Ukraine is finding its place on the global design stage with multi-disciplinary studios that blur the boundaries between architecture, interiors and furniture. Here are six studios to watch.
Interior and furniture designer Yuriy Zimenko has been active on the Kiev scene for 15 years. Known for his luxurious and minimal style enlivened with moments of colour, he has designed apartments and houses in his home country and abroad.
Zimenko’s furniture designs are defined by their sense of humour. The form of the Roomy Wardrobe Numbers Game is decorated with a series of gold numbers, that thin out towards the top of the piece.
His Op-art furniture range includes a cupboard, chest and coffee table. Each piece has two contrasting layers, a plywood exterior with perforated holes covering a matte black base to provide a striking visual effect.
The collection is inspired by the 20th-century art movement in which geometric shapes take on an optical form.
Headed by Slava Balbek, architecture, interiors and design firm Balbek Bureau also encompasses furniture brand Propro, which primarily caters to offices.
The studio also runs a side project within the company called Tuyvo, which works on design for social good for the surrounding community, such as providing benches for a local park with an integrated solar panel.
Recent projects have included designing the Kiev headquarters of Ukraine-founded software company Grammarly, which occupies the top two floors of a 14-storey block in the city centre.
Balbek created versatile spaces with nooks for private working and a variety of recreational areas, a conference hall, nap pods, and even a soundproof music room. Other projects include Bursa hotel and the Syndicate clothing store in the capital.
Architecture, interior and furniture design studio Ryntovt, based 300 miles east of Kiev in Kharkiv, has been in business for 25 years. Environmental and social responsibility is central to the company’s ethos.
The studio’s furniture is often made from hard wood such as walnut, ash, acacia, beech and oak and plays to the strengths of the particular material.
Many of the pieces have veneers in contrasting timber applied across the surface in decorative patterns to emphasise the different qualities of the wood.
“Eco-design for us is not only the use of natural materials, but eco-sense, eco-love, eco-life in general,” said the studio. “Our furniture is as unique as the structure and the texture of the wood that we use in production.”
Despite describing themselves as primarily an architecture practice, Sergey Makhno also works across interiors and product design.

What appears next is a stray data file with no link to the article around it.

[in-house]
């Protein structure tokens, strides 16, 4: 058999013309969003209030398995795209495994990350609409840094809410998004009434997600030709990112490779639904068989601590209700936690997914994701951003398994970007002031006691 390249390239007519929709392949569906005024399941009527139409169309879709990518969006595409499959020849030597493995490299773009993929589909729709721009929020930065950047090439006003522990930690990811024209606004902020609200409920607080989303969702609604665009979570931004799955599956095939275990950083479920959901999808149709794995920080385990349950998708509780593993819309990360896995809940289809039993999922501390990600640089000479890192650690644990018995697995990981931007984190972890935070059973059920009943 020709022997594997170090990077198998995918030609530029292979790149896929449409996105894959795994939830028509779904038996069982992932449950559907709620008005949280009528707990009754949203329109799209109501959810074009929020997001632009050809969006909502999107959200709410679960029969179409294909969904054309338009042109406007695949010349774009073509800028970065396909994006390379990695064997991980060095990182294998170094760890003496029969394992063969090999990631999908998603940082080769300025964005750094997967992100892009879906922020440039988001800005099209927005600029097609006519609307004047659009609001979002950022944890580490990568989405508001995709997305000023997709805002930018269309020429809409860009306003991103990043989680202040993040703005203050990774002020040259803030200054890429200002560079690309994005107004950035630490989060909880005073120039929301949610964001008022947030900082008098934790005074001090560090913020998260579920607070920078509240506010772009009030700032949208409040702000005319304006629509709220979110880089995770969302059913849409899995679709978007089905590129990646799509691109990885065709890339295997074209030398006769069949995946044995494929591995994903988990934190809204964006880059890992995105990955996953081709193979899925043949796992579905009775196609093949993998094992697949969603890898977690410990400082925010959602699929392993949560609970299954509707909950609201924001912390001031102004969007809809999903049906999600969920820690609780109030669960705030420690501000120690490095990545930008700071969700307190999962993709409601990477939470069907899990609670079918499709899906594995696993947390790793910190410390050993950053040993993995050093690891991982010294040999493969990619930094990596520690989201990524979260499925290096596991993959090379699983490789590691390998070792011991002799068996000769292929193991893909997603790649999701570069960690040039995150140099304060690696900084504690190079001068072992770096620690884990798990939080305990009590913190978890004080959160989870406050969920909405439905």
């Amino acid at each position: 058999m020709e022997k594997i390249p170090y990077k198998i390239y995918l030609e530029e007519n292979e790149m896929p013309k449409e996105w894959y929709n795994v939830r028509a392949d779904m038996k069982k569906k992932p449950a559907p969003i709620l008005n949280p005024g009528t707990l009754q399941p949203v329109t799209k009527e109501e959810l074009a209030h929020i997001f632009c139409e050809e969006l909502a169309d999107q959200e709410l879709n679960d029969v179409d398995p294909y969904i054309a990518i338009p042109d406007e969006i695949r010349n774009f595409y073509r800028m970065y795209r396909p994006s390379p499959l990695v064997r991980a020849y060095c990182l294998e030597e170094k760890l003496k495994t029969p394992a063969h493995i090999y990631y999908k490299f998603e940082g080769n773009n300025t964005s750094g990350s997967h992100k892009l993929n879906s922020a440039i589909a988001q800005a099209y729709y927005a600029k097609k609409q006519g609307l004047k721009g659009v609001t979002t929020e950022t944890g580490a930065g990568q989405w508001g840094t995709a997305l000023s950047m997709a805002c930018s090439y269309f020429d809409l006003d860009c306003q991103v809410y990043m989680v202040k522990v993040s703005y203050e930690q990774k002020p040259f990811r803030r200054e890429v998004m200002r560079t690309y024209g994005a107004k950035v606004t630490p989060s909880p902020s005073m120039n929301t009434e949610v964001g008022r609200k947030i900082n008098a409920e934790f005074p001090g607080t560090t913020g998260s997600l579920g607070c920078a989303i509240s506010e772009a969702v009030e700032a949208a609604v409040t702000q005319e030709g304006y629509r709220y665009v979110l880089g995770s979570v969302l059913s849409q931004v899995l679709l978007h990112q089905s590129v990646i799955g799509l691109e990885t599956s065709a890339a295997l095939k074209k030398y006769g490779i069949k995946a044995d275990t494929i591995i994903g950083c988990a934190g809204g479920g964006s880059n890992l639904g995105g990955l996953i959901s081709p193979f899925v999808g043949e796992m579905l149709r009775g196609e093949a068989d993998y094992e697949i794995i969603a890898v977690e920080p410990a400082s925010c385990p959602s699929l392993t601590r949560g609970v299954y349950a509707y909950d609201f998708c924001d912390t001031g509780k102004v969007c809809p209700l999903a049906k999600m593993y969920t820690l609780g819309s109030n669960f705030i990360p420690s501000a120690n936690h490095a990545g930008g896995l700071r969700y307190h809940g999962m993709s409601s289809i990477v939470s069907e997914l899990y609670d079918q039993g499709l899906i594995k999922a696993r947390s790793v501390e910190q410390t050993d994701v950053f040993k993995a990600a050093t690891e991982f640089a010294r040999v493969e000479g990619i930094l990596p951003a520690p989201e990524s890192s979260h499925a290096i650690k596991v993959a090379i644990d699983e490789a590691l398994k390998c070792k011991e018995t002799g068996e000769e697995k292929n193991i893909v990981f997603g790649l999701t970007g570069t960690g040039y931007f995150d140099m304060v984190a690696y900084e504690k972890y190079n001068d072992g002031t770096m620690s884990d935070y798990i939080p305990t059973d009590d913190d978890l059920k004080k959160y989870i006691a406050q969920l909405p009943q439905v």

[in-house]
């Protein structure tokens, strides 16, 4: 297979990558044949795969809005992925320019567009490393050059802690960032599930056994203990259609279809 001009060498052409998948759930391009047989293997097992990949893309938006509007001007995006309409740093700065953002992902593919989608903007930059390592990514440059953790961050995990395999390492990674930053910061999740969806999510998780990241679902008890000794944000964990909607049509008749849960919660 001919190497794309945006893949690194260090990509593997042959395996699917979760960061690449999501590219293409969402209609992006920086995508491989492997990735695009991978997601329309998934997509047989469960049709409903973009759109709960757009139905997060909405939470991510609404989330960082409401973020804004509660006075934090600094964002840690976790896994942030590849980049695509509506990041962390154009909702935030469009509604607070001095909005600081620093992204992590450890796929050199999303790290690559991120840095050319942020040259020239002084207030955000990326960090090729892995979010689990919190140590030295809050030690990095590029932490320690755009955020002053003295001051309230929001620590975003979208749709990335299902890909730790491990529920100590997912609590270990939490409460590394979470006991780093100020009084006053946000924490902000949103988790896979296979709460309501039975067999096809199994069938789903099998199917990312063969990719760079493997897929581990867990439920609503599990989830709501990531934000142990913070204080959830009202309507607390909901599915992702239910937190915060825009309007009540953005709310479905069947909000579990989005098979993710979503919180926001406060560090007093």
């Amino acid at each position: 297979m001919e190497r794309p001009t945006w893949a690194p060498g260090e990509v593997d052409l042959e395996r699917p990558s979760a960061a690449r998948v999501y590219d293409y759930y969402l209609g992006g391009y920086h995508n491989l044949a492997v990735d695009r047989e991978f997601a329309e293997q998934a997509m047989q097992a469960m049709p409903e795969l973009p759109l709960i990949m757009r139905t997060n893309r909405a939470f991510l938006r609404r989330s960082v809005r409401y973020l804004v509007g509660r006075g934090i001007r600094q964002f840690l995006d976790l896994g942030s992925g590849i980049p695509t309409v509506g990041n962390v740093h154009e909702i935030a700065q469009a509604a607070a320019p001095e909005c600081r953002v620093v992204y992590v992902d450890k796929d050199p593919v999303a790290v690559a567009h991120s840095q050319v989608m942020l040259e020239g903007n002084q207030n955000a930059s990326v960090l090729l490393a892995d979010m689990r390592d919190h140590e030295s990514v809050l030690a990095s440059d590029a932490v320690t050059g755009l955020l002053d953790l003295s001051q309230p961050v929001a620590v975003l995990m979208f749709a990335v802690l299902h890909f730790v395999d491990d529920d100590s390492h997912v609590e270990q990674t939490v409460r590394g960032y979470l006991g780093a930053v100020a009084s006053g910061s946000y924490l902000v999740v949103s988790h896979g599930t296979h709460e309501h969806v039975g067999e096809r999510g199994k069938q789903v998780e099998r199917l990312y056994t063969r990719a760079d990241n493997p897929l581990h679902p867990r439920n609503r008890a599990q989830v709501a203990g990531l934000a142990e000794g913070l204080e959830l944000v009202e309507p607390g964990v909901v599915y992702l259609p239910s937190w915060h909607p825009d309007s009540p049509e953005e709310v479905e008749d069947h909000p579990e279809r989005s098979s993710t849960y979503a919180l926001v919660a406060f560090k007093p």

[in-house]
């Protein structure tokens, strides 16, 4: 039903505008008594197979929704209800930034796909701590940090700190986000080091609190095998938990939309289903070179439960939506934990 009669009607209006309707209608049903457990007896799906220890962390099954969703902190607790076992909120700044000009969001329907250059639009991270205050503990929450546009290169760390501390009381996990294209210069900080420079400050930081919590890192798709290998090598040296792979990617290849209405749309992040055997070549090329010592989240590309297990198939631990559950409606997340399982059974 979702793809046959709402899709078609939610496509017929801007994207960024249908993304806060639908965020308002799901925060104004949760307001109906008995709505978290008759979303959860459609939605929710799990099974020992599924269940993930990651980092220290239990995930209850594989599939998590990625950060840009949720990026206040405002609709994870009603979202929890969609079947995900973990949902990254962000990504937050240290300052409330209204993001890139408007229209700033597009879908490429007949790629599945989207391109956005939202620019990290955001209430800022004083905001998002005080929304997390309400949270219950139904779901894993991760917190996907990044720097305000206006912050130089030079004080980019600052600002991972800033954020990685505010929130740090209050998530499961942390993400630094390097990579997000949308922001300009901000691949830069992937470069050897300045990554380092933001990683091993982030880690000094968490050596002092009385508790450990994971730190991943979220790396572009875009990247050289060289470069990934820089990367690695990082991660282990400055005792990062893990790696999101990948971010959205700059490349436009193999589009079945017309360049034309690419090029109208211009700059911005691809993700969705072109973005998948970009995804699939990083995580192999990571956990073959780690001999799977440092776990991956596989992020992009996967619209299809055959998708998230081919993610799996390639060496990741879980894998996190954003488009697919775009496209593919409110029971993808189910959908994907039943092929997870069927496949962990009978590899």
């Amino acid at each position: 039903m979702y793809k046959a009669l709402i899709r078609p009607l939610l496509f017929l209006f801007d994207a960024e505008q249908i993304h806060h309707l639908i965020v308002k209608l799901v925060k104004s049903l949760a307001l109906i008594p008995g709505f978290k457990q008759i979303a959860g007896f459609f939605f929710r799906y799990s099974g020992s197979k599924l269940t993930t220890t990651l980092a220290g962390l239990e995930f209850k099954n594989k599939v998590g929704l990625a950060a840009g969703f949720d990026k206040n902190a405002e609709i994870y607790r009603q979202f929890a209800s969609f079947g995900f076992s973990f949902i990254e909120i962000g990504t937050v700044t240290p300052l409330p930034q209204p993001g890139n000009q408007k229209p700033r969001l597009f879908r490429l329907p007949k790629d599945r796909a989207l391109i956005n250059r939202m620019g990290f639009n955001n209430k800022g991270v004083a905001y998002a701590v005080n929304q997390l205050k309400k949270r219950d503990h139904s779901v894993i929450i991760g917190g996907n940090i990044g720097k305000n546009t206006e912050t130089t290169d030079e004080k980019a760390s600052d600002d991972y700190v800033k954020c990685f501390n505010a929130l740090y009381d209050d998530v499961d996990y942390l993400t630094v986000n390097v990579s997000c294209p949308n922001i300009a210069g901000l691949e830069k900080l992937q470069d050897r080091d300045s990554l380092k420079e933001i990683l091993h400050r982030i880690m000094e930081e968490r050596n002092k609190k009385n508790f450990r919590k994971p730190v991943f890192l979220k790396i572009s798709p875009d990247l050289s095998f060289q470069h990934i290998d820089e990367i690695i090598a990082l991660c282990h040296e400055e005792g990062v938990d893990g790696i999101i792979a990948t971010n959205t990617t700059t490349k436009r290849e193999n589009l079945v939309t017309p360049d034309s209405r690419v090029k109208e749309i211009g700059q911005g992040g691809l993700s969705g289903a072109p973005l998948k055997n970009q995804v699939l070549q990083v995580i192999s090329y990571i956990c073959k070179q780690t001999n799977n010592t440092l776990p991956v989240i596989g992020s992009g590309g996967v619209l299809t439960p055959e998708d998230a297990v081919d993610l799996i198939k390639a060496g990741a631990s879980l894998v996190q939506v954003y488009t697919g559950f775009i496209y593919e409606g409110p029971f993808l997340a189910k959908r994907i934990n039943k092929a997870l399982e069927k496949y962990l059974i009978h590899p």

Makhno started out by designing a cafe for a friend, now his eponymous studio has completed more than 600 projects in 16 countries. The studio has recently been commissioned to design the Ukranian Museum of Modern Art.
Sergey Makhno’s interiors projects tend to have an exposed, post-industrial feel with statement lighting features making a big impact.
Many of their architecture projects have pitched roofs and raised block forms with glazed surfaces for maximum light, with one project including a two-storey bookcase.
The product design branch of the company stretches from its Elephant upholstered furniture with outsize forms to lights with rough, organic exterior surfaces, such as the recent Crust collection, with large-scale shades made from raku ceramics that give a textured aesthetic.
Kiev brand Fild has designed company headquarters and apartments, as well as home accessories like lights, hooks, trays and shelving. They have even branched out into branding for fashion label Podolyan and jewellery label Samokish, and a local yoga studio and salon.
Established in 2013 by Dan Vakhrameyev and Kateryna Fedorenko, the company opened its first store in December 2016 in a building with a grey facade and bright yellow door, to match the company branding. A few months later they became the first Ukrainian brand to present at the Stockholm Furniture Fair.
“Fild is built on the principles of clean minimalist lines and shapes of objects, in graphic design as well as in interior design,” said the brand. “The team bases their perception on laconic design, convenient application and pleasant textures.”
Also based in Kiev, Faina is a design brand that Victoriya Yakusha founded in 2014 with the aim to update traditional Ukrainian design and make it better known outside the country. The studio’s office interior has been longlisted for the small workspace interior category in this year’s Dezeen Awards.
“With the feelings of sincere love for my national roots, I decided to make the Ukrainian national identity understandable and recognisable throughout the world,” said Victoriya Yakusha.
“Through my product design Faina collection, I want to reflect the whole life force of energy that has been encapsulated over the Ukrainian land for centuries – as I feel it, in a modern interpretation.”
Unusual materials in furniture design, including clay, wood, willow and flax, are used to make furniture items, with willow woven into lamp shades and clay used for cabinet doors and thick table legs.
Meanwhile, the Ztista collection is formed by covering a metal frame with flax, applied in organic shapes. The structure is then overlaid with a biopolymer coating for a durable, waterproof surface.